4) Clicking would lead you to a more detailed page which tells you more about the Goshiwon. I translated some categories. (Pyeong is their method of measurement for rooms. (1 pyeong is about 3.3 sqm or 35.6 sqft.)
So the site for the Goshiwon I stayed at was: http://o2oneroomtel.com/su/
and it's called O2 One Room Tel - Seoul National University Branch. I chose it because: 1) It was near the main road. 2) The shuttle bus stop for my school was right outside. 3) Less than 5 minutes to the nearest subway station. (I double-checked via Daum Maps.) 4) It was new! Meaning it would be cleaner! (Their site said that they had just opened in 2009.)
Okay but thing about Goshiwons is that, while you can leave an inquiry on their message board, almost all the Goshiwon web masters would say to drop them a call. But I was in Singapore and...I wasn't confident of carrying out a conversation in Korean at that time. So, my very kind Korean teacher at that time made a call all the way to Korea for me. She basically confirmed a room for me and assured the guy that I wasn't out to scam him because he insisted that most rooms would only be confirmed with a 15,000 KRW deposit. (But to do an overseas wire transfer for that would be...ridiculous. That's about S$17-18.)
A week before I flew to Seoul, I online-messaged a Korean friend who lived nearby to double-check that I had a room ready. And yes I did! I reserved a so-called One Room-style room with my own personal toilet and an outside facing window. Because of the two additional things, my room cost 450,000 KRW. Every room, whether there's a toilet or window, comes with: high-speed internet, television, wardrobe and a fridge.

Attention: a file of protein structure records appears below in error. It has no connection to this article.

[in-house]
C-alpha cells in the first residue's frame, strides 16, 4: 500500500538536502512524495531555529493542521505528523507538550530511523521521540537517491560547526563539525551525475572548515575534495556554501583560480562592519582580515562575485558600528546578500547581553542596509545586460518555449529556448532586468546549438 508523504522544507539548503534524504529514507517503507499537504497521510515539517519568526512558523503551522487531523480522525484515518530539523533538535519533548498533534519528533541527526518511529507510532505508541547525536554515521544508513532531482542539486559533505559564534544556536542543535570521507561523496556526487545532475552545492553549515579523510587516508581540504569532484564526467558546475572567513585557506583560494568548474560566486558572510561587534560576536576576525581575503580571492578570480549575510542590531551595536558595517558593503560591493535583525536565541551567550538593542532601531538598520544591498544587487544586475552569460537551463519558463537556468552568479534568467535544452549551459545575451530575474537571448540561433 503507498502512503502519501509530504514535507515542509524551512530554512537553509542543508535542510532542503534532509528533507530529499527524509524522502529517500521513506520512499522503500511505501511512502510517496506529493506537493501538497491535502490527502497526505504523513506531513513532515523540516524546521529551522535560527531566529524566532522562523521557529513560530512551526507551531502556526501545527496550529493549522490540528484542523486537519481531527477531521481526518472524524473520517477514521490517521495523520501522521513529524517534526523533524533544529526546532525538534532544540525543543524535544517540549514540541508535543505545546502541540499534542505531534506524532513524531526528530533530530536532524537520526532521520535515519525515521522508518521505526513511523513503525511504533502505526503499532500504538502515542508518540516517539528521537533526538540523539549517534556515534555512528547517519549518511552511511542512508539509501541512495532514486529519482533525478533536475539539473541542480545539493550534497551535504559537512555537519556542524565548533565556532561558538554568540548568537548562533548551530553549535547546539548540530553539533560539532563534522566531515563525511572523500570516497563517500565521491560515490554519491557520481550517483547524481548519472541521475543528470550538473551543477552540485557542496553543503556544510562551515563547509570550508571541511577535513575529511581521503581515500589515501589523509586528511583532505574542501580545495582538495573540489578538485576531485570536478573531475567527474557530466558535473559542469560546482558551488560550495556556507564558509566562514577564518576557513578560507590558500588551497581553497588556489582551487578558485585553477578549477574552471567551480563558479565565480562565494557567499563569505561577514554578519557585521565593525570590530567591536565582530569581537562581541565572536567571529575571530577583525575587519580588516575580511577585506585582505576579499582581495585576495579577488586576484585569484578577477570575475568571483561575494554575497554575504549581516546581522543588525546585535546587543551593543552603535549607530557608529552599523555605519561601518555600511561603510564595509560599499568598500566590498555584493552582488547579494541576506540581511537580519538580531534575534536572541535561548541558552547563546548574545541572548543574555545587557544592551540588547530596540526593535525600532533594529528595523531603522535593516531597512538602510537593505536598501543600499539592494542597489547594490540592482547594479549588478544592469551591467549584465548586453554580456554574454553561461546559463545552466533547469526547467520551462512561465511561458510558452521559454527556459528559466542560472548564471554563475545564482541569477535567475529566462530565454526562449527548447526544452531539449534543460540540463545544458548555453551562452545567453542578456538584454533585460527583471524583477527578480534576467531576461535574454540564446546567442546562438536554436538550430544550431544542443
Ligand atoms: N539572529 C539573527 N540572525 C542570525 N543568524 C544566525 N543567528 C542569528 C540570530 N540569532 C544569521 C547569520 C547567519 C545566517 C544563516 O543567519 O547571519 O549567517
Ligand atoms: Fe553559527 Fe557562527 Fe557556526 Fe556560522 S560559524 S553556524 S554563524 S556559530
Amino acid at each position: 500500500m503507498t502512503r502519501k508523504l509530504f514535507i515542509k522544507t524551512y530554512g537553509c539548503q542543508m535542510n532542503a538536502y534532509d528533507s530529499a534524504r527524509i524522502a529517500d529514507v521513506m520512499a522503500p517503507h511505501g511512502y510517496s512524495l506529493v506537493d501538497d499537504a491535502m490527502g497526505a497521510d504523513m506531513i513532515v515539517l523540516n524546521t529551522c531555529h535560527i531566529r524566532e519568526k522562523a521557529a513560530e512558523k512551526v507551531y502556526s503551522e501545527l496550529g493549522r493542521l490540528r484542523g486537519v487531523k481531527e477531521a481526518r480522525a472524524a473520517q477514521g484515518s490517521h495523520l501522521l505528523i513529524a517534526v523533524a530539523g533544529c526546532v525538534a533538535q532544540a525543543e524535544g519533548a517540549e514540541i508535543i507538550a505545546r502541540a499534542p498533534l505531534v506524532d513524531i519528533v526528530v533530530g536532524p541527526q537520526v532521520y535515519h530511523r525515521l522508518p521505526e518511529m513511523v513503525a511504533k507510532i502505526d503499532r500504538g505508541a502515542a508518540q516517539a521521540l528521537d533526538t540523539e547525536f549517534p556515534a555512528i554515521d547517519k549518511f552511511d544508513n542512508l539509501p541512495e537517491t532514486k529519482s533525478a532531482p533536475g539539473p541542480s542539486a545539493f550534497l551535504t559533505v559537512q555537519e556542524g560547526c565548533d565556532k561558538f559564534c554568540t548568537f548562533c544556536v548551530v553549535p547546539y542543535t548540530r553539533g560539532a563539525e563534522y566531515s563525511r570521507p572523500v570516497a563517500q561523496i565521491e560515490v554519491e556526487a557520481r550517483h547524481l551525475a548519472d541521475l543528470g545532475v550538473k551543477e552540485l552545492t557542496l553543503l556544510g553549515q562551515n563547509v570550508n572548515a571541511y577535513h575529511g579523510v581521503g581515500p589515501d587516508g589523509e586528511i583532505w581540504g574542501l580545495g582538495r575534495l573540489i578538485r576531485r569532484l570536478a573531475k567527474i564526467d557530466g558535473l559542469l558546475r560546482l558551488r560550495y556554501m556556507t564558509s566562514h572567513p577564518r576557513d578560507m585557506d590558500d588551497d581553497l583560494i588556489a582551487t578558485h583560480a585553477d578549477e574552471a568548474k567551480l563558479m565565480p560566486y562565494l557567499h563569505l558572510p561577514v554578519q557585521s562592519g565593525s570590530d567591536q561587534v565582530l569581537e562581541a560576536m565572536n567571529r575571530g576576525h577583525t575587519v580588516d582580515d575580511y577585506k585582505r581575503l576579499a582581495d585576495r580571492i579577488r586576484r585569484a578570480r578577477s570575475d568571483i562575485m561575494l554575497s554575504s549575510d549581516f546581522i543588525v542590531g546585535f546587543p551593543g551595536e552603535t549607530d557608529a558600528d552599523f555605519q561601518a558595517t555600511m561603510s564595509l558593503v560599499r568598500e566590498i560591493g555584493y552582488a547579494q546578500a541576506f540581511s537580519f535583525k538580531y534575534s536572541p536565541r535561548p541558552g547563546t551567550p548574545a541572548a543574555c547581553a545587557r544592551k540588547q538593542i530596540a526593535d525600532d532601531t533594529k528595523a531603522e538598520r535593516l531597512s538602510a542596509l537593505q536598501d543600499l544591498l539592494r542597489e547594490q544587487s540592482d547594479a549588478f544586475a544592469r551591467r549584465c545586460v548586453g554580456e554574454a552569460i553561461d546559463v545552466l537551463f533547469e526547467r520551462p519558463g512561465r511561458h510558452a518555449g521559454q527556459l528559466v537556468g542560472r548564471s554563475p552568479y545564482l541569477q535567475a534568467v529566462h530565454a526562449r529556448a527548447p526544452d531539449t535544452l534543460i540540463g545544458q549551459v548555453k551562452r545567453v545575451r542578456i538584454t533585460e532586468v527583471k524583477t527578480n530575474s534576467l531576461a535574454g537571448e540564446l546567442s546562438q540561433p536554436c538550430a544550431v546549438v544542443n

When checking-in though, I was prepared that the room would be a lot smaller than what I had seen on the website. True enough it was. This was taken when I first checked in...
The view of my room from the door.
This was taking standing on my bed a couple of weeks later.
Wardrobe and personal toilet.
Overall, I liked living at my Goshiwon. My Goshiwon master (? Landlord?) turned out to be a really nice guy. (Though he always asked me why I didn't speak better Korean. I'd reply "저는 배우고 있어요!", meaning, I'm learning!) The lady who helped him, I called her Unni/언니 after a while, was really nice too. They were like my guardians throughout the 4 months.
Sure, I did regret living near SNU subway station instead of the area behind my school, Nokdu, in a One Room, because everyone was always hanging around Nokdu. But what I got in return was a more private room, greater convenience because I lived near the subway station and, more money to spend! Haha.
I am not claustrophobic by nature so I actually loved the very small space I lived in. Lesser space to clean, who wouldn't like that? But I know some of my friends didn't take very well to my cramped-looking room. As the name goes, it is typically for students to stay, therefore furnishings are very minimal.
Unless you're on holiday for say, a month or more, like a study holiday for a language course spanning 2-3 months, I would say, living at a guest house would be more comfortable. Also, most Goshiwons don't accept stayers who stay less than a month.
Oh shoot, it's 5.08am. I'll answer any questions anyone has via my Formspring or my comments box! (:
Labels: Korea Accommodation